I found this on Wikipedea where it it says "this article is written in essay style rather than an encyclopaedic description of the subject. Please help improve it by rewriting it in an encyclopaedic style (April 2010)." I am only going to copy most of it as it is written as I do not have the knowledge etc to do otherwise.
The Japanese Chin, also known as the Japanese Spaniel, is the dog of Japanese royalty; a lap dog and companion dog, this toy breed has a distinctive heritage.
The distinctive Oriental expression is characterised by the large broad head, large wide-set eyes, short broad muzzle, ear feathering, and the evenly patterned facial markings. The coat is low maintenance, long, and smooth/silky to the touch. These dogs are distinctively black & white or red & white in colour and have variations in colour intensity (lemon & white, mahogany & white, etc). As of 11th November, 2011, any colour not listed in the breed standard is grounds for disqualification in competitions.
The Chin will bark for the purpose of alerting the household to the arrival of a visitor or something out of the ordinary, but are otherwise very quiet. They were bred for the purpose of loving and entertaining their people. While typically a calm little dog, they are well known for performing many enjoyable antics such as the "Chin Spin", in which they turn around in rapid circles, dancing on their hind legs while pawing their front feet, clasped together, in the air, and some even "sing', a noise that can range from a low trill to a higher, almost operatic quality noise, and which sounds much like "wooooo". Here is a Chin puppy with an adult dog:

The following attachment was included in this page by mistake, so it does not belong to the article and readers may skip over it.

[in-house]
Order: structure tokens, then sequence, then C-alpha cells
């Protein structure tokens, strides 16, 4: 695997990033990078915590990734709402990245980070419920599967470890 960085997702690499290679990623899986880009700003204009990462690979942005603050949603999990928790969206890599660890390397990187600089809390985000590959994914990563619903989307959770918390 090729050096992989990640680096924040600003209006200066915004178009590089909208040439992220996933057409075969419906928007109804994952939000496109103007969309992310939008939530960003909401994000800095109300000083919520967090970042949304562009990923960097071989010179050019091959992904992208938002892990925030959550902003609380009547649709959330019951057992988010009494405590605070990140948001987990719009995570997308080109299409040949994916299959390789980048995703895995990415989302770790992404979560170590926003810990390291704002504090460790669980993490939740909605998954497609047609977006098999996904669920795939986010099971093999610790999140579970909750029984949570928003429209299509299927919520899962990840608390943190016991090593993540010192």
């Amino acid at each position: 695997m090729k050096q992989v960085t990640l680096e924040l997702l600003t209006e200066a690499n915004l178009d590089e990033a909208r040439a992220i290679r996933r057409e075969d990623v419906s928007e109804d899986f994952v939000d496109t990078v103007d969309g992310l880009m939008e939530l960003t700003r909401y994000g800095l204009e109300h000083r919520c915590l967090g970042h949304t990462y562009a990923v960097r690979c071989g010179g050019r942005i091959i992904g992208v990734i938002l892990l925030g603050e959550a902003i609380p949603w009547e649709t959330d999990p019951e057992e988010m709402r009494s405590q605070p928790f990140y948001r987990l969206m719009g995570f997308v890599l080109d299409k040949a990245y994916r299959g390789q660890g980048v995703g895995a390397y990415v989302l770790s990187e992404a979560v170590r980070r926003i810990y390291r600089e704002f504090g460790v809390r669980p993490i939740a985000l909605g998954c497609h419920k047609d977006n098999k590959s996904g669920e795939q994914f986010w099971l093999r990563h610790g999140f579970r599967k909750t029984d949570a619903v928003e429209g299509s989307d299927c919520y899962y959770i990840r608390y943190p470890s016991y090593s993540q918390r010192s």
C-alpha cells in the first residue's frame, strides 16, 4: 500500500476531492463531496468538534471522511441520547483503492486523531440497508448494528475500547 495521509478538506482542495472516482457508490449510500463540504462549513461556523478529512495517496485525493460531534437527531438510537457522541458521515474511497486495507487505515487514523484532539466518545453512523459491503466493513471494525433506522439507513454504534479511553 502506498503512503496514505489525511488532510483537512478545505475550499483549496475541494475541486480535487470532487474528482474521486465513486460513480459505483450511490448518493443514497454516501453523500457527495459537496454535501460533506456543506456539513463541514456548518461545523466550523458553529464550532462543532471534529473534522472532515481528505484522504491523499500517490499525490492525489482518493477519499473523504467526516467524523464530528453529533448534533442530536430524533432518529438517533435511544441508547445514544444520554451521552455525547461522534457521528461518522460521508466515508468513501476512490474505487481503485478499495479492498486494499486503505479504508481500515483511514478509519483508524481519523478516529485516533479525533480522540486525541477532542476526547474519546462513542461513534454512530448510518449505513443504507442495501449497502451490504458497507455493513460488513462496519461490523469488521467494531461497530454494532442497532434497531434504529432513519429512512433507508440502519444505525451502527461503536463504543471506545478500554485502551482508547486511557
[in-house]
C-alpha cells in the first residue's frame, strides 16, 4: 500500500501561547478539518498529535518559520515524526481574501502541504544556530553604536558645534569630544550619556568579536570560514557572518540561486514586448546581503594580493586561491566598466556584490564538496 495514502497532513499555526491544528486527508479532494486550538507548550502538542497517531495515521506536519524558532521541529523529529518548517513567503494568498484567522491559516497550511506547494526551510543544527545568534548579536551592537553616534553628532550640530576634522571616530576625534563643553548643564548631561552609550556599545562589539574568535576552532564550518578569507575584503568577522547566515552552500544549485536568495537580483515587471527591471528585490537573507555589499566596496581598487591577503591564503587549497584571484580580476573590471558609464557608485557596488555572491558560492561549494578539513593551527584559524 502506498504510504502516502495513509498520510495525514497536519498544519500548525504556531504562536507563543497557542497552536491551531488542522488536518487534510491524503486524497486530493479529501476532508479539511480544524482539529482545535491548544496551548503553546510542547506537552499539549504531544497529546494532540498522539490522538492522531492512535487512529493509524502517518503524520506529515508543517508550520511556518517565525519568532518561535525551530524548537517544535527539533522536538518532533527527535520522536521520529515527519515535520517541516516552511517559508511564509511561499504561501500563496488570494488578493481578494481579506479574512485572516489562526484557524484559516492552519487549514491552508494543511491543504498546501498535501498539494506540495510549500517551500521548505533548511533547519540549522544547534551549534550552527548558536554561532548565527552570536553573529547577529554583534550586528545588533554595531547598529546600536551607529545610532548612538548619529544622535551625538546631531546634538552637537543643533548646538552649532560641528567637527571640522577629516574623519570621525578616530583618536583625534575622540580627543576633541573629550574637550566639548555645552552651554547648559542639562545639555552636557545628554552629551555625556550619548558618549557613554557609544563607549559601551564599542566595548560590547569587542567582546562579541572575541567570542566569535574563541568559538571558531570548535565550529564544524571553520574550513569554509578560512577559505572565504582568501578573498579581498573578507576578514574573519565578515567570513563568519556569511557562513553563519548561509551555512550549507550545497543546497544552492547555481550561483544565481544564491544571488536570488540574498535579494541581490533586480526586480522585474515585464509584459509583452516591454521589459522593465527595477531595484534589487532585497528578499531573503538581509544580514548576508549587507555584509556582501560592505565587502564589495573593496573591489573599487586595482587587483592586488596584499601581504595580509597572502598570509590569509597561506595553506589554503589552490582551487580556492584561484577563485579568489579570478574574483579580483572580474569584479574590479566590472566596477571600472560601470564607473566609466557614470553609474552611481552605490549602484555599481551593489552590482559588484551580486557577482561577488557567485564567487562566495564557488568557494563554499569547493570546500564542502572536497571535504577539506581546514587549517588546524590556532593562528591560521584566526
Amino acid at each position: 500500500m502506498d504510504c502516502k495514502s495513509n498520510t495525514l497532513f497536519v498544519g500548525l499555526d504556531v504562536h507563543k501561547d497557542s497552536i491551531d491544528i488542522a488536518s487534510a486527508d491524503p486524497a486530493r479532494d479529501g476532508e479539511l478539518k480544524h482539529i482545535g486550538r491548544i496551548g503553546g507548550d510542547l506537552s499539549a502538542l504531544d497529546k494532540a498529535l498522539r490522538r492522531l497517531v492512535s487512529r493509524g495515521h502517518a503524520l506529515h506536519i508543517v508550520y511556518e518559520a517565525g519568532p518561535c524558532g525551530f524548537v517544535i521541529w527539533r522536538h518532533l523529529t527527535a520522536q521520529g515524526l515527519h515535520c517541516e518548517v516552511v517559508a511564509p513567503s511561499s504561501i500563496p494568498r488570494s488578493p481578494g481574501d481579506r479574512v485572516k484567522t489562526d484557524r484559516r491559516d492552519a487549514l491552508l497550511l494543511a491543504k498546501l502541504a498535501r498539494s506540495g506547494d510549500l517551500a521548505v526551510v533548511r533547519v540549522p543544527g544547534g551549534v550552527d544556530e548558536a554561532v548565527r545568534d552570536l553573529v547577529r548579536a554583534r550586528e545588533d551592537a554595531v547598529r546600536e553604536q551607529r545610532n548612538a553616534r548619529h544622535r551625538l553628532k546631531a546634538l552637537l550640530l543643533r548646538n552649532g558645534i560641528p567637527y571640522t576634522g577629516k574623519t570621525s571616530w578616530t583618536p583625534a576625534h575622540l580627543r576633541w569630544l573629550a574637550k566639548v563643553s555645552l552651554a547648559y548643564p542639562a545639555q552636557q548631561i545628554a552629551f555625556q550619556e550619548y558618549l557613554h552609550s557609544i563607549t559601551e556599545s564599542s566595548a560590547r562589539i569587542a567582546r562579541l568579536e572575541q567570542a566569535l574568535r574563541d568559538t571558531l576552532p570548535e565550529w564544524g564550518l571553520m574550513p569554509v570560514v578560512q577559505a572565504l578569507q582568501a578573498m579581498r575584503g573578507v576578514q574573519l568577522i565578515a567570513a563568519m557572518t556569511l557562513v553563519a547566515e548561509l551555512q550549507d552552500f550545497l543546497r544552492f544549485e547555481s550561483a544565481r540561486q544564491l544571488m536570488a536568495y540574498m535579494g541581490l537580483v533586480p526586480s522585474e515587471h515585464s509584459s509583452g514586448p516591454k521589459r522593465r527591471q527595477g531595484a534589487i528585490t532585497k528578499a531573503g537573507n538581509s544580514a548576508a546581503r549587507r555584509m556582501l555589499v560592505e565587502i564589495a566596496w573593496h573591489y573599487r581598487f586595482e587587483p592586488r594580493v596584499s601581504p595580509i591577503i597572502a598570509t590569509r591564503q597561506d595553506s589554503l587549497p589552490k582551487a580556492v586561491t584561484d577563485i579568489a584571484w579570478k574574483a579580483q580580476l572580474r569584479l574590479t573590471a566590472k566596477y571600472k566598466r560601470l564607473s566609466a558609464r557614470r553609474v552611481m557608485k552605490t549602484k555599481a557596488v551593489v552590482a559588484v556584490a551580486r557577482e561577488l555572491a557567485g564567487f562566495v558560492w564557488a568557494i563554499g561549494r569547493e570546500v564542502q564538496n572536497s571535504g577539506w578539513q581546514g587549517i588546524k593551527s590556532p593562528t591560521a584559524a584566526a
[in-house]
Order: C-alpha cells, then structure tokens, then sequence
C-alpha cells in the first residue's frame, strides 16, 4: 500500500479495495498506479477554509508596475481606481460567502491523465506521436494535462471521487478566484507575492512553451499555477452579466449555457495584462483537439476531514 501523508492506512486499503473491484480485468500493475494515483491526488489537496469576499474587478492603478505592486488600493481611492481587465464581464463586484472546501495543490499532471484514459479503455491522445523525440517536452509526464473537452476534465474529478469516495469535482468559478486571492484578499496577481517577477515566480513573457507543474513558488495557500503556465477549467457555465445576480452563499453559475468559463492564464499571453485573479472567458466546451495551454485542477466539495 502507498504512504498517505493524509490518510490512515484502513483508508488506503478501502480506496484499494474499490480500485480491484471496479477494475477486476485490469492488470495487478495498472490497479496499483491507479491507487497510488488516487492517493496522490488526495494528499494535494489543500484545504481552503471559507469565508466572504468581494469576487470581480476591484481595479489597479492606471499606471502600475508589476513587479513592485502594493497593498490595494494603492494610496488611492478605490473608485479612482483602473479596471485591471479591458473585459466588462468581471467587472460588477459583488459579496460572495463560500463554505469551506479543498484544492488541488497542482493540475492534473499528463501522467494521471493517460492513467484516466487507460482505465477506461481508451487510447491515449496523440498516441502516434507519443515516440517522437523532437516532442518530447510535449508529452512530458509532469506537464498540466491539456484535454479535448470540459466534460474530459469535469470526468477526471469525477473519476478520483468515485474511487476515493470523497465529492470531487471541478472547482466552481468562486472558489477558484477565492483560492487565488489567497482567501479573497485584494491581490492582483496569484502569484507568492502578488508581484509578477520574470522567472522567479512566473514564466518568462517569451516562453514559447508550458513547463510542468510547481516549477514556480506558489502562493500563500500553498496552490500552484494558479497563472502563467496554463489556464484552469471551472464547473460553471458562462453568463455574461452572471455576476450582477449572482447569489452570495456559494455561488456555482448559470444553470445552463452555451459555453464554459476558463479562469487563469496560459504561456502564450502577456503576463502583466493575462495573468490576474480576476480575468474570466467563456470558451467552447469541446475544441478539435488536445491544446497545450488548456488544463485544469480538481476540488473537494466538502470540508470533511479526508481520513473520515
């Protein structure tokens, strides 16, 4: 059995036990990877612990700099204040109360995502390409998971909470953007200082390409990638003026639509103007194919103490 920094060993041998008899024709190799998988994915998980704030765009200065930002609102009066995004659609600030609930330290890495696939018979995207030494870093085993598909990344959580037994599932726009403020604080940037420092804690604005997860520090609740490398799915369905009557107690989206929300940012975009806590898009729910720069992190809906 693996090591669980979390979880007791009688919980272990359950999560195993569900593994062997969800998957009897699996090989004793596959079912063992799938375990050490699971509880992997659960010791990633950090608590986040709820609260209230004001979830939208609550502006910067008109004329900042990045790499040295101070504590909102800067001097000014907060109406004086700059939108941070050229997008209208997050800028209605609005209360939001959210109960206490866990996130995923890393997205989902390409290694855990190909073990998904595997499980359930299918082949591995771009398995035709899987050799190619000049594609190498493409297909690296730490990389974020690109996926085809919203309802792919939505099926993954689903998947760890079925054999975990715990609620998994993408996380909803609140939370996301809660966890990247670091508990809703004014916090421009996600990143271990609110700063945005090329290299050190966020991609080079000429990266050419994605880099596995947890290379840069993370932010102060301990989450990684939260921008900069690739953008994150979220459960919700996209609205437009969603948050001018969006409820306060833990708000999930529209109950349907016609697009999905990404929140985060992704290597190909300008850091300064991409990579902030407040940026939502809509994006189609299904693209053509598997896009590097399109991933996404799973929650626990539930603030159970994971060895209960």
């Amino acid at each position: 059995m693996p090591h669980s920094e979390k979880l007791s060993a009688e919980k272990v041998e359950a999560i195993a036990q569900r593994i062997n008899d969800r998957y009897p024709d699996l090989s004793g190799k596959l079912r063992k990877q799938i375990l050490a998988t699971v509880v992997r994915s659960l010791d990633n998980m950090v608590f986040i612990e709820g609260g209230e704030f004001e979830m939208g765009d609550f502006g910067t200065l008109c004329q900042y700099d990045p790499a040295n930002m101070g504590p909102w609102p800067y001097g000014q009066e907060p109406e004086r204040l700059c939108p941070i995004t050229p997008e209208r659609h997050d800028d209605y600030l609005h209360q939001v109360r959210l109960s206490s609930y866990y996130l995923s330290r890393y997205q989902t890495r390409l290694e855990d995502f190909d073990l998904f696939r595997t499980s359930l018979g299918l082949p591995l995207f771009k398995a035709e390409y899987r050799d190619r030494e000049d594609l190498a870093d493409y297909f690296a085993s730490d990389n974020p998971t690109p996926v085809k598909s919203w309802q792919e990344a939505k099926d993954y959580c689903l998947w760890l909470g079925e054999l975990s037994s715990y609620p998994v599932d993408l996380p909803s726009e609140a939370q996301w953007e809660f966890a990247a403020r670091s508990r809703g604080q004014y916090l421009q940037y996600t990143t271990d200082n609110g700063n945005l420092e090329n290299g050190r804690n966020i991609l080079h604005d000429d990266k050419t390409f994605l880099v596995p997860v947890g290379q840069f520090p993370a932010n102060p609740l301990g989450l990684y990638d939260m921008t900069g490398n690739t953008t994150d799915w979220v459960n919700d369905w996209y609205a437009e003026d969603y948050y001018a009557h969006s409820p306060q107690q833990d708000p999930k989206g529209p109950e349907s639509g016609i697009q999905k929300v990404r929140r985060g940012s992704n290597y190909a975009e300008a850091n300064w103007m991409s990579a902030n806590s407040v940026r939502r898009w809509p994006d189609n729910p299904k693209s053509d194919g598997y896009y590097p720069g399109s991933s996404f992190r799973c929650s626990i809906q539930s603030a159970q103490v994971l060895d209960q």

The origin of the Japanese Chin is clouded in the mysticism of Far Eastern ancient rites. Small dogs were known to have criss-crossed the Silk Road accompanying travellers as both preseentations of trade and companions on the long journeys. Some of these dogs became the pets of Buddhist Monks, who nurtured and mated various types in their sheltered monasteries and gave dogs as gifts to travelling dignitaries. They quickly assumed their rightful position in the Imperial palaces, where they were closely kept and guarded for the Imperial family and the guards were charged with looking after the little dogs' every need, every desire. Mere peasants were not allowed to own them as the small dogs became treasures more valuable than gold.
It would appear the the name Japanese Chin is actually a misnomer as the breed owes its rigins to China and not to Japan. It has long been surmised that the Chin and Pekingese were once the same breed but with the Pekingese having been bred out to create the short, bow-legged, long-backed, pear-shaped bodied breed of dog known today. The Chin is believed to have been kept basically pure but there is ongoing discussion about this. There is a lot more on Wikipedia about just how this breed came about but I won't include all of that here. If I could afford it and was young enough to own a dog again I think I would enjoy having one of these dogs as a companion. I particularly enjoy the sound of its 'cat-like' traits and the fact that it rarely barks as so many small dogs do 'yap' a lot.